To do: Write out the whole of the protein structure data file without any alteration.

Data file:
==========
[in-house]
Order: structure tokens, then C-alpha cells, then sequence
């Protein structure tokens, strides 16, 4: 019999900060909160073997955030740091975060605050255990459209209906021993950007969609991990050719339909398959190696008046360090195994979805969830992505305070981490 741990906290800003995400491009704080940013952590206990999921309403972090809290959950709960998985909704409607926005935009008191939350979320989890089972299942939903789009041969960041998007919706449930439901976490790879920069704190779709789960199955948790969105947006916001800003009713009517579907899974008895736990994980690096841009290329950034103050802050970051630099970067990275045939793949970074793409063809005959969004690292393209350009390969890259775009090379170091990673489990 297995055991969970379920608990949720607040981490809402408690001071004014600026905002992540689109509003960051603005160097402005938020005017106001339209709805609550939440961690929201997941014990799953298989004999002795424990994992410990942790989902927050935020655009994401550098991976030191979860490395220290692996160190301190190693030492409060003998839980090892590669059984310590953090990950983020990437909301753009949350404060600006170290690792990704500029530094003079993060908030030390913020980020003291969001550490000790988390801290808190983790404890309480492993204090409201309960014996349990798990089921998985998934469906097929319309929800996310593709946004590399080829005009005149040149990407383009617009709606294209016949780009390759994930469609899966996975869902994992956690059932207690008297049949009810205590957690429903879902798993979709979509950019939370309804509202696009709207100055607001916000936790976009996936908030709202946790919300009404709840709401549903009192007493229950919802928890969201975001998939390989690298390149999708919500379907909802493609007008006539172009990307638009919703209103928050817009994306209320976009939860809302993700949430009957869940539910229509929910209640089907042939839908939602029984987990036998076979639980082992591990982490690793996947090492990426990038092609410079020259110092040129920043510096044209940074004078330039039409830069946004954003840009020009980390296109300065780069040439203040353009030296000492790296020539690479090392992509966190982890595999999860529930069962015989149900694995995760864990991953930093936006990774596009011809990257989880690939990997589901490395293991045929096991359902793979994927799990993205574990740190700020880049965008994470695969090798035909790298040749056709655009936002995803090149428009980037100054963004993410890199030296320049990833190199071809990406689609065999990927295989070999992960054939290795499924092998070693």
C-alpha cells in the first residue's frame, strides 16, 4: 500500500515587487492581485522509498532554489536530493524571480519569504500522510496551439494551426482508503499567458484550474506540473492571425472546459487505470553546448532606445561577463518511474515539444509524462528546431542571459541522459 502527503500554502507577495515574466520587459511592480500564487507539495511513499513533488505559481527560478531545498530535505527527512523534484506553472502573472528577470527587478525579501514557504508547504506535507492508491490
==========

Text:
[in-house]
Order: structure tokens, then C-alpha cells, then sequence
């Protein structure tokens, strides 16, 4: 019999900060909160073997955030740091975060605050255990459209209906021993950007969609991990050719339909398959190696008046360090195994979805969830992505305070981490 741990906290800003995400491009704080940013952590206990999921309403972090809290959950709960998985909704409607926005935009008191939350979320989890089972299942939903789009041969960041998007919706449930439901976490790879920069704190779709789960199955948790969105947006916001800003009713009517579907899974008895736990994980690096841009290329950034103050802050970051630099970067990275045939793949970074793409063809005959969004690292393209350009390969890259775009090379170091990673489990 297995055991969970379920608990949720607040981490809402408690001071004014600026905002992540689109509003960051603005160097402005938020005017106001339209709805609550939440961690929201997941014990799953298989004999002795424990994992410990942790989902927050935020655009994401550098991976030191979860490395220290692996160190301190190693030492409060003998839980090892590669059984310590953090990950983020990437909301753009949350404060600006170290690792990704500029530094003079993060908030030390913020980020003291969001550490000790988390801290808190983790404890309480492993204090409201309960014996349990798990089921998985998934469906097929319309929800996310593709946004590399080829005009005149040149990407383009617009709606294209016949780009390759994930469609899966996975869902994992956690059932207690008297049949009810205590957690429903879902798993979709979509950019939370309804509202696009709207100055607001916000936790976009996936908030709202946790919300009404709840709401549903009192007493229950919802928890969201975001998939390989690298390149999708919500379907909802493609007008006539172009990307638009919703209103928050817009994306209320976009939860809302993700949430009957869940539910229509929910209640089907042939839908939602029984987990036998076979639980082992591990982490690793996947090492990426990038092609410079020259110092040129920043510096044209940074004078330039039409830069946004954003840009020009980390296109300065780069040439203040353009030296000492790296020539690479090392992509966190982890595999999860529930069962015989149900694995995760864990991953930093936006990774596009011809990257989880690939990997589901490395293991045929096991359902793979994927799990993205574990740190700020880049965008994470695969090798035909790298040749056709655009936002995803090149428009980037100054963004993410890199030296320049990833190199071809990406689609065999990927295989070999992960054939290795499924092998070693």
C-alpha cells in the first residue's frame, strides 16, 4: 500500500515587487492581485522509498532554489536530493524571480519569504500522510496551439494551426482508503499567458484550474506540473492571425472546459487505470553546448532606445561577463518511474515539444509524462528546431542571459541522459 502527503500554502507577495515574466520587459511592480500564487507539495511513499513533488505559481527560478531545498530535505527527512523534484506553472502573472528577470527587478525579501514557504508547504506535507492508491490